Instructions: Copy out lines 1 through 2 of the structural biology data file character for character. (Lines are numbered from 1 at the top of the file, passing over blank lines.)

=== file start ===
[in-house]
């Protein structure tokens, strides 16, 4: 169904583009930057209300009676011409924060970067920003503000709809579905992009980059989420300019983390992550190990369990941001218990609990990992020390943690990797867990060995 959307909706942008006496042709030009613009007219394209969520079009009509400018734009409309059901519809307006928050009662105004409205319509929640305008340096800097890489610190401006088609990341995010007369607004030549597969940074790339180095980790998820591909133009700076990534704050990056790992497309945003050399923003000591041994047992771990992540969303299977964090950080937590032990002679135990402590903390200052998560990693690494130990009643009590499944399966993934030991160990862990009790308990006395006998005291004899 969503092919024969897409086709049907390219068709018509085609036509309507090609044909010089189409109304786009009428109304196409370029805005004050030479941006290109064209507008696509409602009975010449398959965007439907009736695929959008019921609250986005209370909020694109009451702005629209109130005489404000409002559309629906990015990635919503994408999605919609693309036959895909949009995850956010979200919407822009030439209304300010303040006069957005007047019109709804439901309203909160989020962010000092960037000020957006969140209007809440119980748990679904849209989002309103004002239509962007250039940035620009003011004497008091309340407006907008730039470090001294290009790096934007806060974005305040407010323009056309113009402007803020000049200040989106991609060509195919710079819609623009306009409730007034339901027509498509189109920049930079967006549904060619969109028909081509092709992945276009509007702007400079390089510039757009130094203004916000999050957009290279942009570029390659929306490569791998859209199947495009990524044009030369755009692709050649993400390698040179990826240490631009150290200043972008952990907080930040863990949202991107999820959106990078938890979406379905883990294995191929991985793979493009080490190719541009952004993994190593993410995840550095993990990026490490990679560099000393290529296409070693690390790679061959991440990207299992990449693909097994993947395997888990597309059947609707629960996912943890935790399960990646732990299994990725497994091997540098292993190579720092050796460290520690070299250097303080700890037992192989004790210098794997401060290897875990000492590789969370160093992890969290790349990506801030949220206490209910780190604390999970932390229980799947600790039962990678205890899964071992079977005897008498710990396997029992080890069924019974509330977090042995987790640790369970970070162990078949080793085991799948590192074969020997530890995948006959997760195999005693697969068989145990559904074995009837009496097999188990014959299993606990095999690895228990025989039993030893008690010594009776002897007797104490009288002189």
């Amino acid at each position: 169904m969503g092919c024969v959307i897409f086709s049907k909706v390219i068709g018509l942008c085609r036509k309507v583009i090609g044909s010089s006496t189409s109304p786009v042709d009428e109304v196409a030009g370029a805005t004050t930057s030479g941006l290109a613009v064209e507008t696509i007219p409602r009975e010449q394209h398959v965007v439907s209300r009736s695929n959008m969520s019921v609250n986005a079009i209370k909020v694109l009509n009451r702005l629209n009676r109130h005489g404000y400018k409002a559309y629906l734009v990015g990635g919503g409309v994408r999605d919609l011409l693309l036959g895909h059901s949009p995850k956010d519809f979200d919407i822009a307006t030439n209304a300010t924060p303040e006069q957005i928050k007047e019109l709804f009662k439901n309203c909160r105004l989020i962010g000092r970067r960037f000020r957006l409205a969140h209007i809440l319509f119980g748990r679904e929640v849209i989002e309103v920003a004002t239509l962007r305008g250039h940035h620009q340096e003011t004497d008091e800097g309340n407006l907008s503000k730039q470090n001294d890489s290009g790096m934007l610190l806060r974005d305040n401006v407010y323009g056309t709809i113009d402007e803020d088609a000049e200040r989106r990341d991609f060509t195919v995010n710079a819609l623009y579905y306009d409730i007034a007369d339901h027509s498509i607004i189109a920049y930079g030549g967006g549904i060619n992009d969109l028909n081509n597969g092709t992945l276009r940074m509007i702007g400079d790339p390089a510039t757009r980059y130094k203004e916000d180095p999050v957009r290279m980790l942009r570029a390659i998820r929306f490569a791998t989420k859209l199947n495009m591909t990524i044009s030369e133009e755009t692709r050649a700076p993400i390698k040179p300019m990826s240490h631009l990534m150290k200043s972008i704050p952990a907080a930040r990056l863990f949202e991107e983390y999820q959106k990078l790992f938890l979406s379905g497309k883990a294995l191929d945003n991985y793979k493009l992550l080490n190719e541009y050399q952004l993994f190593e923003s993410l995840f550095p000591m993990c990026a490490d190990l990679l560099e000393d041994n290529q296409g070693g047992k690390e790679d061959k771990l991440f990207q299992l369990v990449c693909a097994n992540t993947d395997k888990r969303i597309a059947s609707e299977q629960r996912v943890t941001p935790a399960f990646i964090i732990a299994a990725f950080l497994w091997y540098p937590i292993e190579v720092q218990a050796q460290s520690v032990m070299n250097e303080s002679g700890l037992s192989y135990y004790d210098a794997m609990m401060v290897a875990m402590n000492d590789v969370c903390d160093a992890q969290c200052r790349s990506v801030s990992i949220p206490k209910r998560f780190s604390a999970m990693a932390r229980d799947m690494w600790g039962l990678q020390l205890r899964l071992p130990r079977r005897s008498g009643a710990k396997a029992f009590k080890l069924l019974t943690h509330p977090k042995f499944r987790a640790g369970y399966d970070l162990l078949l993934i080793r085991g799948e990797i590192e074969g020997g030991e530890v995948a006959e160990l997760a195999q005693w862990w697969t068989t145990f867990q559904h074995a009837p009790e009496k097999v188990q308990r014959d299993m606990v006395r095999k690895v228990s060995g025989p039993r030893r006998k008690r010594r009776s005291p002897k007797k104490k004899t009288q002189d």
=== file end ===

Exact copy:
[in-house]
């Protein structure tokens, strides 16, 4: 169904583009930057209300009676011409924060970067920003503000709809579905992009980059989420300019983390992550190990369990941001218990609990990992020390943690990797867990060995 959307909706942008006496042709030009613009007219394209969520079009009509400018734009409309059901519809307006928050009662105004409205319509929640305008340096800097890489610190401006088609990341995010007369607004030549597969940074790339180095980790998820591909133009700076990534704050990056790992497309945003050399923003000591041994047992771990992540969303299977964090950080937590032990002679135990402590903390200052998560990693690494130990009643009590499944399966993934030991160990862990009790308990006395006998005291004899 969503092919024969897409086709049907390219068709018509085609036509309507090609044909010089189409109304786009009428109304196409370029805005004050030479941006290109064209507008696509409602009975010449398959965007439907009736695929959008019921609250986005209370909020694109009451702005629209109130005489404000409002559309629906990015990635919503994408999605919609693309036959895909949009995850956010979200919407822009030439209304300010303040006069957005007047019109709804439901309203909160989020962010000092960037000020957006969140209007809440119980748990679904849209989002309103004002239509962007250039940035620009003011004497008091309340407006907008730039470090001294290009790096934007806060974005305040407010323009056309113009402007803020000049200040989106991609060509195919710079819609623009306009409730007034339901027509498509189109920049930079967006549904060619969109028909081509092709992945276009509007702007400079390089510039757009130094203004916000999050957009290279942009570029390659929306490569791998859209199947495009990524044009030369755009692709050649993400390698040179990826240490631009150290200043972008952990907080930040863990949202991107999820959106990078938890979406379905883990294995191929991985793979493009080490190719541009952004993994190593993410995840550095993990990026490490990679560099000393290529296409070693690390790679061959991440990207299992990449693909097994993947395997888990597309059947609707629960996912943890935790399960990646732990299994990725497994091997540098292993190579720092050796460290520690070299250097303080700890037992192989004790210098794997401060290897875990000492590789969370160093992890969290790349990506801030949220206490209910780190604390999970932390229980799947600790039962990678205890899964071992079977005897008498710990396997029992080890069924019974509330977090042995987790640790369970970070162990078949080793085991799948590192074969020997530890995948006959997760195999005693697969068989145990559904074995009837009496097999188990014959299993606990095999690895228990025989039993030893008690010594009776002897007797104490009288002189």